This is for pressing seams, hems, casings, etc. It is also helpful to press manufactured pattern pieces, fabric (after you have prewashed it, etc.). Yes, I am an ironer of everything – but you don’t have to. It will just make your sewing sooo much easier.
  • Tape measure, 12 inch ruler, or yard stick
    These are for measuring for the pattern. The patterns I use will give cutting instructions for basic shapes. You will need the ruler to cut the right size.
  • Paper scissors
    These are for any cutting you do using regular paper. On some of the instructions you can measure the pieces on copy paper and then cut them out.
  • Fabric scissors
    You want to mark and only use fabric scissors to cut fabric. Paper scissors are not as sharp and may give you difficulty cutting the fabric. In addition, if you use fabric scissors to cut paper they will be dull in a short period of time.
  • Sewing pins
    These will be for lining you seams appropriately and making sure they stay together.
  • Pin cushion
    A place to put your pins when they are not in use.
  • Seam ripper
    Because NO ONE is perfect. We ALL make mistakes, have tucks, and skip over instructions. That is part of learning. Do not let it get you frustrated. I own 3 seam rippers myself. I have even worn out a couple of them.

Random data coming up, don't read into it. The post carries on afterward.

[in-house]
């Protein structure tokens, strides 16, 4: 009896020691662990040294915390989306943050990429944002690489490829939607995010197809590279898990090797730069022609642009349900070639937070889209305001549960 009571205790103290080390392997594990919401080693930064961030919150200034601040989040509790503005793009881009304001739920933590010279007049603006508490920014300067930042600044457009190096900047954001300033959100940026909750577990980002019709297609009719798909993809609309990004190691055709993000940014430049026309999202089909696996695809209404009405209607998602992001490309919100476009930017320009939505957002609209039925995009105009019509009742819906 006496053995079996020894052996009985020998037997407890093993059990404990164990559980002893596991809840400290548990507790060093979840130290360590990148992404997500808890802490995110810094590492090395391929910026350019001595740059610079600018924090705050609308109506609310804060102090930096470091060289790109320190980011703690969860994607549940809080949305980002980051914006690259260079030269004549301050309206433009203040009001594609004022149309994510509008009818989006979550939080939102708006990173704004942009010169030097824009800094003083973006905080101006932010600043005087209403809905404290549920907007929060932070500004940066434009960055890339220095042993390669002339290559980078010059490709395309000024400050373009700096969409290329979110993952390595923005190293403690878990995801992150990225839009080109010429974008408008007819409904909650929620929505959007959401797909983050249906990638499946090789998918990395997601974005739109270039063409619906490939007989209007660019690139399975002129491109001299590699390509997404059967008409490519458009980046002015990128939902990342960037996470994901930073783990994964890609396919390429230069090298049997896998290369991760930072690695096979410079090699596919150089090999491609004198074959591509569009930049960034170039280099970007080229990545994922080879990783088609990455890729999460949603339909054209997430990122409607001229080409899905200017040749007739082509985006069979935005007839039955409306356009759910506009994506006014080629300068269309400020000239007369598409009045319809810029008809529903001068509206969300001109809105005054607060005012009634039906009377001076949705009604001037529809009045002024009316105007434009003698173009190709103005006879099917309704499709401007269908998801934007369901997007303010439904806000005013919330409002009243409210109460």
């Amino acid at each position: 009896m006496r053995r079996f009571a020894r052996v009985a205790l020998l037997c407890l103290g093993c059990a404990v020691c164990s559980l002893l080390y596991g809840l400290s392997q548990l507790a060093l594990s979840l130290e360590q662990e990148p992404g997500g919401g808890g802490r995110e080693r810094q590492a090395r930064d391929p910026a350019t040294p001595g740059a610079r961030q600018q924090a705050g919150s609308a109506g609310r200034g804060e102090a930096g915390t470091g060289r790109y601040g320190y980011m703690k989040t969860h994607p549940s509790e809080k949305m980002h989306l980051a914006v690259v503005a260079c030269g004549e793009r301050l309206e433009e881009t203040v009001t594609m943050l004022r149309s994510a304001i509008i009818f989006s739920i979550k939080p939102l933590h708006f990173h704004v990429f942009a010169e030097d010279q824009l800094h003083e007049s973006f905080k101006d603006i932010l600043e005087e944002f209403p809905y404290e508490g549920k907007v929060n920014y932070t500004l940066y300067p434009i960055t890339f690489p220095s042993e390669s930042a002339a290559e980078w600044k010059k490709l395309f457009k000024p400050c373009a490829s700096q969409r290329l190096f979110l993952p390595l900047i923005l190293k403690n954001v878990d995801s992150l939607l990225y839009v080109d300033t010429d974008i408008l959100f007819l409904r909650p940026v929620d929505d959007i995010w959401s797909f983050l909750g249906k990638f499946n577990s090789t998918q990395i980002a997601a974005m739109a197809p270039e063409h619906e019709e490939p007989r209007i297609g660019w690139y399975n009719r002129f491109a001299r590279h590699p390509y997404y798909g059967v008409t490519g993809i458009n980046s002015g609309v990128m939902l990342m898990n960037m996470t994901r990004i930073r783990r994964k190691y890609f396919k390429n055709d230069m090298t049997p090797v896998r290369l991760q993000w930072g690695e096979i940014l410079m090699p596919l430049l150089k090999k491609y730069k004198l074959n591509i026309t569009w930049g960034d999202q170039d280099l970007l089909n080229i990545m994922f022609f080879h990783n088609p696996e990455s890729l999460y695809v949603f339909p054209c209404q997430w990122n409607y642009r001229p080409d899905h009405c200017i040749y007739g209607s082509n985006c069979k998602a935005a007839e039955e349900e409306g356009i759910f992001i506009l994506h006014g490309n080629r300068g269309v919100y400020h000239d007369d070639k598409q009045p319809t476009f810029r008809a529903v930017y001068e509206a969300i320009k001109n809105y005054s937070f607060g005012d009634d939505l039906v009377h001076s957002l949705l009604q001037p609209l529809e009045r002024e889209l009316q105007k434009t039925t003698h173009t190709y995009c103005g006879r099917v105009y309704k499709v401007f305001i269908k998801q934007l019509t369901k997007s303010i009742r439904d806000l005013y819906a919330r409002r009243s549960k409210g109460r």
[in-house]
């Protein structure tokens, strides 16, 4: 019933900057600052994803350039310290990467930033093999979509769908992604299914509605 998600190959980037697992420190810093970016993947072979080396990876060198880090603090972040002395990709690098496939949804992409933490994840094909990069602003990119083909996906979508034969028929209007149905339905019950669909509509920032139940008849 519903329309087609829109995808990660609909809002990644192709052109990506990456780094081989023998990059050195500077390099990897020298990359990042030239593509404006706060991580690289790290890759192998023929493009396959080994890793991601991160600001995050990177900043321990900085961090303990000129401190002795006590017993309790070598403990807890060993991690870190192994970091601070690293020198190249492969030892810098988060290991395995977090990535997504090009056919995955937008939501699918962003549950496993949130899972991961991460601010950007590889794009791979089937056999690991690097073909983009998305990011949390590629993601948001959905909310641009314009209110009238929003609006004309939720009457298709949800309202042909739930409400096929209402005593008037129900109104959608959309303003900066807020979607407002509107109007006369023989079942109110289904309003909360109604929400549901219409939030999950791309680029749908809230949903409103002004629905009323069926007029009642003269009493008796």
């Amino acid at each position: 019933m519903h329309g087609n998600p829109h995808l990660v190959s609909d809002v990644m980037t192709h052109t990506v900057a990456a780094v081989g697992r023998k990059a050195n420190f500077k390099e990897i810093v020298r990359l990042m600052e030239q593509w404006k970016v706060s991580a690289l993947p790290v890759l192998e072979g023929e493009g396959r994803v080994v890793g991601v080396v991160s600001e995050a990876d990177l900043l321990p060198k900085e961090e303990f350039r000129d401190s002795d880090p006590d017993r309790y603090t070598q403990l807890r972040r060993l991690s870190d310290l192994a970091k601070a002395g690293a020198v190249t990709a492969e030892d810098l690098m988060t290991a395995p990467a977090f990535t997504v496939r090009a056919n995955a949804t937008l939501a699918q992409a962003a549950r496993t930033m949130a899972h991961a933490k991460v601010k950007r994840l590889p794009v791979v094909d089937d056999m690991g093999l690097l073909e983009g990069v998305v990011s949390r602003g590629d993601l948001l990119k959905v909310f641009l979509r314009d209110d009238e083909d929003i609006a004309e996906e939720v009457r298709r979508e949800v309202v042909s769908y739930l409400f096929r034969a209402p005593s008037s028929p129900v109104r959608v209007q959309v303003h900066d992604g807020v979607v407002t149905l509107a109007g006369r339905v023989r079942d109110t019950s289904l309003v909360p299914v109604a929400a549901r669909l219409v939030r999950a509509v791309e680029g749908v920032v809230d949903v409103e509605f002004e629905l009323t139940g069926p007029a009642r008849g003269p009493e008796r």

• Seam gauge
    This is for measuring hems, making casings, and placing marks on fabric pieces.
  • Marking pens, or wheel and tracing paper
    These are for placing pattern marks on fabric pieces.
  • Needle threader – optional.
    But can be very helpful with small needles.
  • Quilters grid or True Grid- optional
    This is a type of sew-in interfacing that has 1 inch squares marked on it like a big piece of graph paper. (They also have a fusible type of quilter’s grid. The fusible type does not mark well. It is for ironing onto fabric or patterns.) Quilter’s grid can be very useful for measuring and drawing the patterns when following the cutting instructions. It is sold by the yard for about $1.99.

This may seem like a long list of supplies. But you can get all of these items, with the exception of the sewing machine and ironing supplies, at your local fabric and craft store in a kit for less than $20.

Here is a list of the basic fabric notions that will be used for most projects.

  • Fabric
    For those who are just learning to sew cotton and quilting fabrics are the easiest to work with. Knits, satins, silks, and thicker fabrics can be harder to work with for beginners.
  • Thread to match fabric